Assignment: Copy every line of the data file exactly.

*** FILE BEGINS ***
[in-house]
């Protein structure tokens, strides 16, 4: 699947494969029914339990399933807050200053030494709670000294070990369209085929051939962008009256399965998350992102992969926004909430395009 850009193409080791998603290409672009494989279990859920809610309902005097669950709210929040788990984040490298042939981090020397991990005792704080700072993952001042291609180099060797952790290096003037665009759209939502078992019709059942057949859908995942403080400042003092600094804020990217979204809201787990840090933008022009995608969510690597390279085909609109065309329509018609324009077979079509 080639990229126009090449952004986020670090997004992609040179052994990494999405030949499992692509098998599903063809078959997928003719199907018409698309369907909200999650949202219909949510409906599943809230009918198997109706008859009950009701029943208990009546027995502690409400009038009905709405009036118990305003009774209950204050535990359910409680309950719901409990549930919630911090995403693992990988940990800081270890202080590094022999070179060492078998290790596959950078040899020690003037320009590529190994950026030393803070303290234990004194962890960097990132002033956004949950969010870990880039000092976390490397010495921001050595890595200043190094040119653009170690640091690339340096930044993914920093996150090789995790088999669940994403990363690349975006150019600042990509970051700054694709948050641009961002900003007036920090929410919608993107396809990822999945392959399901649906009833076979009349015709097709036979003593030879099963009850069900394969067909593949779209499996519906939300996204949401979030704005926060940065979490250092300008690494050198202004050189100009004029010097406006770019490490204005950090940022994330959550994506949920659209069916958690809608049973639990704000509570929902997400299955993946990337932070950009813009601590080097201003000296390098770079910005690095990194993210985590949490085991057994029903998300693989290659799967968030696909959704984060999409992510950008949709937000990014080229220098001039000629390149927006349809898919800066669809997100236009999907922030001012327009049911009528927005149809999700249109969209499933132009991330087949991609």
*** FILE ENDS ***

[in-house]
């Protein structure tokens, strides 16, 4: 699947494969029914339990399933807050200053030494709670000294070990369209085929051939962008009256399965998350992102992969926004909430395009 850009193409080791998603290409672009494989279990859920809610309902005097669950709210929040788990984040490298042939981090020397991990005792704080700072993952001042291609180099060797952790290096003037665009759209939502078992019709059942057949859908995942403080400042003092600094804020990217979204809201787990840090933008022009995608969510690597390279085909609109065309329509018609324009077979079509 080639990229126009090449952004986020670090997004992609040179052994990494999405030949499992692509098998599903063809078959997928003719199907018409698309369907909200999650949202219909949510409906599943809230009918198997109706008859009950009701029943208990009546027995502690409400009038009905709405009036118990305003009774209950204050535990359910409680309950719901409990549930919630911090995403693992990988940990800081270890202080590094022999070179060492078998290790596959950078040899020690003037320009590529190994950026030393803070303290234990004194962890960097990132002033956004949950969010870990880039000092976390490397010495921001050595890595200043190094040119653009170690640091690339340096930044993914920093996150090789995790088999669940994403990363690349975006150019600042990509970051700054694709948050641009961002900003007036920090929410919608993107396809990822999945392959399901649906009833076979009349015709097709036979003593030879099963009850069900394969067909593949779209499996519906939300996204949401979030704005926060940065979490250092300008690494050198202004050189100009004029010097406006770019490490204005950090940022994330959550994506949920659209069916958690809608049973639990704000509570929902997400299955993946990337932070950009813009601590080097201003000296390098770079910005690095990194993210985590949490085991057994029903998300693989290659799967968030696909959704984060999409992510950008949709937000990014080229220098001039000629390149927006349809898919800066669809997100236009999907922030001012327009049911009528927005149809999700249109969209499933132009991330087949991609």